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Monday, April 2, 2012

Gary Smulyan

Smul's Paradise (Capri Records)

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From the opening number—the insistent, jumpy, lock-step strut of the Stevie Wonder hit “Sunny”—it's clear that Gary Smulyan's latest quartet offering is far from just another saxophone album. In fact, the baritone master (yep, that's baritone sax in a leading role) originally set out to pay tribute to the oft-overlooked organ-heavy Don Patterson, and he lands nicely on the mark with an album more in stride with Groove Holmes or a small Jimmy Smith combo than anything overly breathy or reedy.

Full of hard-swinging, dusty grooves, Paradise is a hodgepodge of two Patterson compositions, three originals (including standout cut “Blues for D.P.”) and an unerring vibe of smoky, late-night head-nodding. Guitarist Peter Bernstein's economical touch—ripe with gutsy, bluesy feel—shows he's an old pro of organ combos, while Smulyan's own breathless, tasty runs always stay just rooted enough in the get-down.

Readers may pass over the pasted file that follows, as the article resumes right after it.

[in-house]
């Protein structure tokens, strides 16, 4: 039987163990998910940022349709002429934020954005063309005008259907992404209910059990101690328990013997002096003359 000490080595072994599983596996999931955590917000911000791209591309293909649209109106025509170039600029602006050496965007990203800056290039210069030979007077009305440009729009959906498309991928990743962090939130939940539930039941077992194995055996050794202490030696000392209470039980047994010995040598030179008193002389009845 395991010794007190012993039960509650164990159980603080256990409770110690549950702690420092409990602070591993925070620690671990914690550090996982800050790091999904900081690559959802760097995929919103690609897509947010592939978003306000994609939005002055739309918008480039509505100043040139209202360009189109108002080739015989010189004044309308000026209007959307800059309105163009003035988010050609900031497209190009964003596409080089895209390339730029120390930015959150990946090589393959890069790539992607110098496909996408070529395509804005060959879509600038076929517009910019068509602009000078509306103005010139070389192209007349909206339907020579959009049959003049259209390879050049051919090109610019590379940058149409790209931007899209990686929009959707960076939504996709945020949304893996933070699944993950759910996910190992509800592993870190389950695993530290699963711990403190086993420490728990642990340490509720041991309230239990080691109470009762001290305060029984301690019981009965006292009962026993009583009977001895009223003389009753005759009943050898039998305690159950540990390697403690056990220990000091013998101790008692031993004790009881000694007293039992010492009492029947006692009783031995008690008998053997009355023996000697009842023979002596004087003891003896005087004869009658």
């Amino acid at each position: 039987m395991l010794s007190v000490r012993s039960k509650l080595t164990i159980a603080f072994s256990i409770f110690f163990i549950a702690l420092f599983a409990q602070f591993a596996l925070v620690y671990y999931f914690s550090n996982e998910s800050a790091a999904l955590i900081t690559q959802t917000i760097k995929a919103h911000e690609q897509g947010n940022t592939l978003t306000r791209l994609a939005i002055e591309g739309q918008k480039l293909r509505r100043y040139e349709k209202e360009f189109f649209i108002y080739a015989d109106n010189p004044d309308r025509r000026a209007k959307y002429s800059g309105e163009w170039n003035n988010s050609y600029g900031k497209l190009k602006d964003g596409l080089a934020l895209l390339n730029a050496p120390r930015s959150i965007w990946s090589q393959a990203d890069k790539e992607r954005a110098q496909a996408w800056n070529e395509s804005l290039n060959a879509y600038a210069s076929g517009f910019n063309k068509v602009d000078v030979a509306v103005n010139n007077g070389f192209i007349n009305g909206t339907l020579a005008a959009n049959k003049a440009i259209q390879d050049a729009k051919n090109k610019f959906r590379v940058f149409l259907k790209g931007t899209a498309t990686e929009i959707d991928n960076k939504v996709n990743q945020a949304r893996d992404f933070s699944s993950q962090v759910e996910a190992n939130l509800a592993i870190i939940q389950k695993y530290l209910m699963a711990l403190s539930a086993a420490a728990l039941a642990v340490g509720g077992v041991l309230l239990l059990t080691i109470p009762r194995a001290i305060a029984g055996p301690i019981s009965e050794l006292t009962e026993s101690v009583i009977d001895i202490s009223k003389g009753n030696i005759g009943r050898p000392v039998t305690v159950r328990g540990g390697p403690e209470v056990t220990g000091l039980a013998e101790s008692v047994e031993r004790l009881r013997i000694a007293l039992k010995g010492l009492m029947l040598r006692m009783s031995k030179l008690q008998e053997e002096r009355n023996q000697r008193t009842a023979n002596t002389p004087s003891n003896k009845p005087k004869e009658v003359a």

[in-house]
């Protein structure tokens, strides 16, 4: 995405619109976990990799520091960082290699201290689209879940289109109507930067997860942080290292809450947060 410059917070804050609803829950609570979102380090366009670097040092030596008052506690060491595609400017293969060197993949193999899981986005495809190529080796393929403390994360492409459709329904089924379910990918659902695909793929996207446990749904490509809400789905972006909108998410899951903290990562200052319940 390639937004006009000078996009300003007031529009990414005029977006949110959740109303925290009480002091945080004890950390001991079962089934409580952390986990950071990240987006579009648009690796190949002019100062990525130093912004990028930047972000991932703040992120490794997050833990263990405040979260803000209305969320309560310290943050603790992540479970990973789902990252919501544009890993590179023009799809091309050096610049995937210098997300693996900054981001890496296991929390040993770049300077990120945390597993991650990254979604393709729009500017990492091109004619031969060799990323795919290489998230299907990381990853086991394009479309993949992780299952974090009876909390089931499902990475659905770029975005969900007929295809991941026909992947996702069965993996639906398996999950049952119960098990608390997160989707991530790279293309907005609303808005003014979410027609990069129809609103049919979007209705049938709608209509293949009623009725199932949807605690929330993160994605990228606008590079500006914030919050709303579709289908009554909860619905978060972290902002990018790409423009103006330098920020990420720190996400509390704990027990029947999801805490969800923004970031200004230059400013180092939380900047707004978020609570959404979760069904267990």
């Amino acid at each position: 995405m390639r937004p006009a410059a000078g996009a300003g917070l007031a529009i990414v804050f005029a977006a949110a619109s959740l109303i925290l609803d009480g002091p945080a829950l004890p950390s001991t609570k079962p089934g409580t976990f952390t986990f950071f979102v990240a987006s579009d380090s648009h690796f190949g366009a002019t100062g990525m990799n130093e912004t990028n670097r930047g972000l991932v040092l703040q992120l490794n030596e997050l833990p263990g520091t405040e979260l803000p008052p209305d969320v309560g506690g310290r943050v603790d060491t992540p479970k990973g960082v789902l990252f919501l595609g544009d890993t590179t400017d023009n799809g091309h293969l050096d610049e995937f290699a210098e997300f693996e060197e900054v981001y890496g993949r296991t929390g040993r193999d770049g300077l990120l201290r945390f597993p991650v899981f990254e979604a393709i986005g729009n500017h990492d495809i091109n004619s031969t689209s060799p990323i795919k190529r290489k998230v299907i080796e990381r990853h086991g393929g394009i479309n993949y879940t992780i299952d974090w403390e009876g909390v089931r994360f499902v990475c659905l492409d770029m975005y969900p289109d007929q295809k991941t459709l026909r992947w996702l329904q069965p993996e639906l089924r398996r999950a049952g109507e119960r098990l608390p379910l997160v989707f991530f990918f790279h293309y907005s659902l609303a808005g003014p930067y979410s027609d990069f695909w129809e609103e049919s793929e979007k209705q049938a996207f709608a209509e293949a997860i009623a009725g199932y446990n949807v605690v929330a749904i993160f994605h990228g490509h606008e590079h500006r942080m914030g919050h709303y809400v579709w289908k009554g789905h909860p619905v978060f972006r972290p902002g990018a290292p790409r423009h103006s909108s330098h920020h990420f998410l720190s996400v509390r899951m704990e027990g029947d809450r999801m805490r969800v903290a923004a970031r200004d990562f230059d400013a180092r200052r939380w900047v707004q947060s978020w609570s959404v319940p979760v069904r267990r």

Kept chugging by Kenny Washington's drums and old-school by the Hammond B-3 plunkings of Mike LeDonne, the album approaches the consummate marriage of musical opposites: tightknit and laid-back. Paradise is also powerful proof, or maybe revelation, that the Soul Jazz of today can stay just as in-the-pocket as anything pored over by the Blue Note crate-diggers at your nearest record store.


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